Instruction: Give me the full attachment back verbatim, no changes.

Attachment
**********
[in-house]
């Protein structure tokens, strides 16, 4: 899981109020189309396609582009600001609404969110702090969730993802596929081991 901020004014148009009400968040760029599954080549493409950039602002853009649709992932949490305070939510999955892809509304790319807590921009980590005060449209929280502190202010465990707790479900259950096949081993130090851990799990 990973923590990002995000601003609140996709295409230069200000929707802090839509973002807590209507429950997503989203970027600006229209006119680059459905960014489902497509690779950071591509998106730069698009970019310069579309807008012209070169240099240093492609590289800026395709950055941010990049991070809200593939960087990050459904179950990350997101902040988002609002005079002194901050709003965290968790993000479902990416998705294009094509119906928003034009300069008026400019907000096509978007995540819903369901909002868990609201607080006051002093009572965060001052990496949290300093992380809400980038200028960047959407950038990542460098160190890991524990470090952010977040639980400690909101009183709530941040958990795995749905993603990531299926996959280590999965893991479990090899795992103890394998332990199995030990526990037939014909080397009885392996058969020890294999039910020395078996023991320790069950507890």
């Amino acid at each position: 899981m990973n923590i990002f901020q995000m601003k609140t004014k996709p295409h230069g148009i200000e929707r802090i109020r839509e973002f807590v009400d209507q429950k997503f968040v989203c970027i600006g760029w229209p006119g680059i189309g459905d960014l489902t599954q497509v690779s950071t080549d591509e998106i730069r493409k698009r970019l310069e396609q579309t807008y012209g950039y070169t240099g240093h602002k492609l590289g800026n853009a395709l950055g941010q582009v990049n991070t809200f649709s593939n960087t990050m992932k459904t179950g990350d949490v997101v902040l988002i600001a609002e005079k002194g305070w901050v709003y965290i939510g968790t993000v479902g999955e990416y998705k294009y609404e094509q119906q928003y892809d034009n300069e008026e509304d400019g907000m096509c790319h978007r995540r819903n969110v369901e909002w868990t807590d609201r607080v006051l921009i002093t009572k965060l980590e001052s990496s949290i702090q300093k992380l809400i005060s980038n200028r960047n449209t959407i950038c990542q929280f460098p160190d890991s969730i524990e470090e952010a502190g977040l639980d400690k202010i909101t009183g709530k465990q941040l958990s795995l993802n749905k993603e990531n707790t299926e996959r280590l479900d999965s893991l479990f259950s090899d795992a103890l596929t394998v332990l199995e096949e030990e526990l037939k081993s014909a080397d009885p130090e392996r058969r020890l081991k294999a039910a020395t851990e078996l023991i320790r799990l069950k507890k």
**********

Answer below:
[in-house]
């Protein structure tokens, strides 16, 4: 899981109020189309396609582009600001609404969110702090969730993802596929081991 901020004014148009009400968040760029599954080549493409950039602002853009649709992932949490305070939510999955892809509304790319807590921009980590005060449209929280502190202010465990707790479900259950096949081993130090851990799990 990973923590990002995000601003609140996709295409230069200000929707802090839509973002807590209507429950997503989203970027600006229209006119680059459905960014489902497509690779950071591509998106730069698009970019310069579309807008012209070169240099240093492609590289800026395709950055941010990049991070809200593939960087990050459904179950990350997101902040988002609002005079002194901050709003965290968790993000479902990416998705294009094509119906928003034009300069008026400019907000096509978007995540819903369901909002868990609201607080006051002093009572965060001052990496949290300093992380809400980038200028960047959407950038990542460098160190890991524990470090952010977040639980400690909101009183709530941040958990795995749905993603990531299926996959280590999965893991479990090899795992103890394998332990199995030990526990037939014909080397009885392996058969020890294999039910020395078996023991320790069950507890």
């Amino acid at each position: 899981m990973n923590i990002f901020q995000m601003k609140t004014k996709p295409h230069g148009i200000e929707r802090i109020r839509e973002f807590v009400d209507q429950k997503f968040v989203c970027i600006g760029w229209p006119g680059i189309g459905d960014l489902t599954q497509v690779s950071t080549d591509e998106i730069r493409k698009r970019l310069e396609q579309t807008y012209g950039y070169t240099g240093h602002k492609l590289g800026n853009a395709l950055g941010q582009v990049n991070t809200f649709s593939n960087t990050m992932k459904t179950g990350d949490v997101v902040l988002i600001a609002e005079k002194g305070w901050v709003y965290i939510g968790t993000v479902g999955e990416y998705k294009y609404e094509q119906q928003y892809d034009n300069e008026e509304d400019g907000m096509c790319h978007r995540r819903n969110v369901e909002w868990t807590d609201r607080v006051l921009i002093t009572k965060l980590e001052s990496s949290i702090q300093k992380l809400i005060s980038n200028r960047n449209t959407i950038c990542q929280f460098p160190d890991s969730i524990e470090e952010a502190g977040l639980d400690k202010i909101t009183g709530k465990q941040l958990s795995l993802n749905k993603e990531n707790t299926e996959r280590l479900d999965s893991l479990f259950s090899d795992a103890l596929t394998v332990l199995e096949e030990e526990l037939k081993s014909a080397d009885p130090e392996r058969r020890l081991k294999a039910a020395t851990e078996l023991i320790r799990l069950k507890k």